The CSAC’s first contacts with the stars of Italian fashion date back to the late 1970s, from the historic Roman tailors of high fashion to Milan’s prêt-à-porter stylists. The collections of these designs, initially part of the Media Department, used to be kept in the Contrafforti wing of Parma’s Pilotta Palace; however, their steady growth led them to take on a precise identity as the Fashion Archive, subsequently transferred to the Padiglione Nervi, and currently housed at the Abbey of Paradigna. The acquisitions went ahead throughout the eighties and the next decade, to end up totalling around 70,000 items, including figurines, designs, sketches, clothes, and magazines.
The demanding task of cataloguing everything carried out unceasingly and eagerly by young scholars, researchers and lecturers, with the aid of specialist contributions, resulted in an extremely innovative research model, the same one that would be fruitfully applied to the other sections of the CSAC. The combination and continuous dialogue with the collection of material and scientific investigations resulted in a reprogramming of the collections’ analysis models, to creating a unique historical perspective, and a different cultural policy.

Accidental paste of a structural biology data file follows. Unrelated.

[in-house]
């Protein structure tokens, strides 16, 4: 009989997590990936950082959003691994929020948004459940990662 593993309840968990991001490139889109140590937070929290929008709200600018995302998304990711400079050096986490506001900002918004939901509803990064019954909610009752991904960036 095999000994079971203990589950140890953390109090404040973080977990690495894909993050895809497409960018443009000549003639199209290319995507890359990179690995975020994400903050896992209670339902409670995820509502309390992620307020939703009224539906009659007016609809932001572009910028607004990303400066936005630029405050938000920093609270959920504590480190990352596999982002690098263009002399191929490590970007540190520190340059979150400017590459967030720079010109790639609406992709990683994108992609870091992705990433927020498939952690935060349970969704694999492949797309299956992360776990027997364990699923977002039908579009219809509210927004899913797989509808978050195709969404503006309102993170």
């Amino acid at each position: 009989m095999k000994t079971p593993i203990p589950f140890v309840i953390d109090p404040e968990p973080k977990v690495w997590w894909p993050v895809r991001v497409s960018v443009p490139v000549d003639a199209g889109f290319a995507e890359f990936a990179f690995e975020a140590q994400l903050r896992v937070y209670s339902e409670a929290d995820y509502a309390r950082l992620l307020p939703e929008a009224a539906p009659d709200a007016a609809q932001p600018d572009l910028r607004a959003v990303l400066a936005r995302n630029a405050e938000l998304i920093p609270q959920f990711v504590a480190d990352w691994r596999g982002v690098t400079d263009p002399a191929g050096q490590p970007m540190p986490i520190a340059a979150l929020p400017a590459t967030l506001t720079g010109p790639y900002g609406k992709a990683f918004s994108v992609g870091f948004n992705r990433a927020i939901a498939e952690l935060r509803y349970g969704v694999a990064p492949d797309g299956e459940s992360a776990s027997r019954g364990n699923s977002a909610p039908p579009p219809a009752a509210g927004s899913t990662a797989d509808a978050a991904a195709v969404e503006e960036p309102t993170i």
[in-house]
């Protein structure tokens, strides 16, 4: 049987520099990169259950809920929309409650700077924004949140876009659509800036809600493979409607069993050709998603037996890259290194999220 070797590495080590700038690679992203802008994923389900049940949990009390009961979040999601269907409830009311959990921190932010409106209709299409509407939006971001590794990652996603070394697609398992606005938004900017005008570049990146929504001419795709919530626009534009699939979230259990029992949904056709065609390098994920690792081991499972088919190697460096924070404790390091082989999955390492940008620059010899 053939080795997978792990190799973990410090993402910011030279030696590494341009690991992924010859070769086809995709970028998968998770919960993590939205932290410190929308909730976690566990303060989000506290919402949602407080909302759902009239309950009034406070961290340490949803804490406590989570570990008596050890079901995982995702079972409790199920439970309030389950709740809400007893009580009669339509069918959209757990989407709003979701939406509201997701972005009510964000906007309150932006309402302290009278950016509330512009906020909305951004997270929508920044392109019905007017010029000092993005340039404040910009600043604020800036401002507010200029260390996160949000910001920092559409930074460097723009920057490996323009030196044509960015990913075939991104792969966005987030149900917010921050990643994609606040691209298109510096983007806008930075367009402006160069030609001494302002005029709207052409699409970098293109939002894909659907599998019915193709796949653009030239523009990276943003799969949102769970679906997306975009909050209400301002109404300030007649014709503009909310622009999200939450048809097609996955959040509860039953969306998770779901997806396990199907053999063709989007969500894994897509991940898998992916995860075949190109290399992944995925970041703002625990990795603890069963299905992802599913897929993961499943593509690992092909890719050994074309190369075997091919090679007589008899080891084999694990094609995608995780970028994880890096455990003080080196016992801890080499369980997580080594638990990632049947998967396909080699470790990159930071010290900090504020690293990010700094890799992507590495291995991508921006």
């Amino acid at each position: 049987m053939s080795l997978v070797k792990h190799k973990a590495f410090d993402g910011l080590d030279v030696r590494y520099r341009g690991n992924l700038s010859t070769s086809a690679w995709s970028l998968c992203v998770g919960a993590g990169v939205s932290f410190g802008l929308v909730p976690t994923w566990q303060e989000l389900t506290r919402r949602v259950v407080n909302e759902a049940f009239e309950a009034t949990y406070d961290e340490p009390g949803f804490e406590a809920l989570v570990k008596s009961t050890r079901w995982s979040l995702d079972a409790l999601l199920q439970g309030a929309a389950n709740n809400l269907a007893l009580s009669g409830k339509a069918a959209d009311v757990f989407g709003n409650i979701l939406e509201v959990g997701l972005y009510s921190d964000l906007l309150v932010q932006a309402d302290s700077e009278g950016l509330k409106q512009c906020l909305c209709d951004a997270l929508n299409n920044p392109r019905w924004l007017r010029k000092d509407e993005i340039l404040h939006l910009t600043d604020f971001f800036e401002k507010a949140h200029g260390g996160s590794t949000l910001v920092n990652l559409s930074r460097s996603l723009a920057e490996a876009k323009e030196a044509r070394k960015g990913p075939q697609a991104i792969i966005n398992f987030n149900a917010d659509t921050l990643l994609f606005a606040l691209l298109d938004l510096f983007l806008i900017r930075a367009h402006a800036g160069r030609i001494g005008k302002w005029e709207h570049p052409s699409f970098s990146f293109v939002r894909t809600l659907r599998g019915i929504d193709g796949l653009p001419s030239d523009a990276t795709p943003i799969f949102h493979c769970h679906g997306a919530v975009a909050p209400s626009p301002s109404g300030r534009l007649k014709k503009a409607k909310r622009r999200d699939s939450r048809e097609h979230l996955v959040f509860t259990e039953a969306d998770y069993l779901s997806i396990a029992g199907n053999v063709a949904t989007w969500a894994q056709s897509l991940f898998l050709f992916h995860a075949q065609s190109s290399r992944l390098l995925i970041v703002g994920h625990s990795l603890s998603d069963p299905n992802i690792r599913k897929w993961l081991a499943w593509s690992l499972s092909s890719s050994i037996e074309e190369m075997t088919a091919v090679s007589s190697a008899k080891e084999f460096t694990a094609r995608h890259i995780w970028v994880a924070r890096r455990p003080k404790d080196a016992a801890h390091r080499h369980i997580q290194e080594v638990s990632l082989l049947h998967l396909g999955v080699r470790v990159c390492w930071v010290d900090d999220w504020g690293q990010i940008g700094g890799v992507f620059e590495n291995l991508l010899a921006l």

The task of cataloguing first required a subdivision of the designs into annual collections: this work was particularly complex given that the material is heterogeneous, incomplete, and often incoherent. Designs are dated by comparing them with photographs published in fashion magazines.
The most complex task was in the High Fashion archives, especially those of the Fontana Sisters, Schubert, and Maria Antonelli. Here the major difficulty lay in trying to identify the various hands of the designers who tended to work with several studios at once in the 1950s. After this work was completed, each design was catalogued and a file compiled containing project data and a photograph of the item catalogued.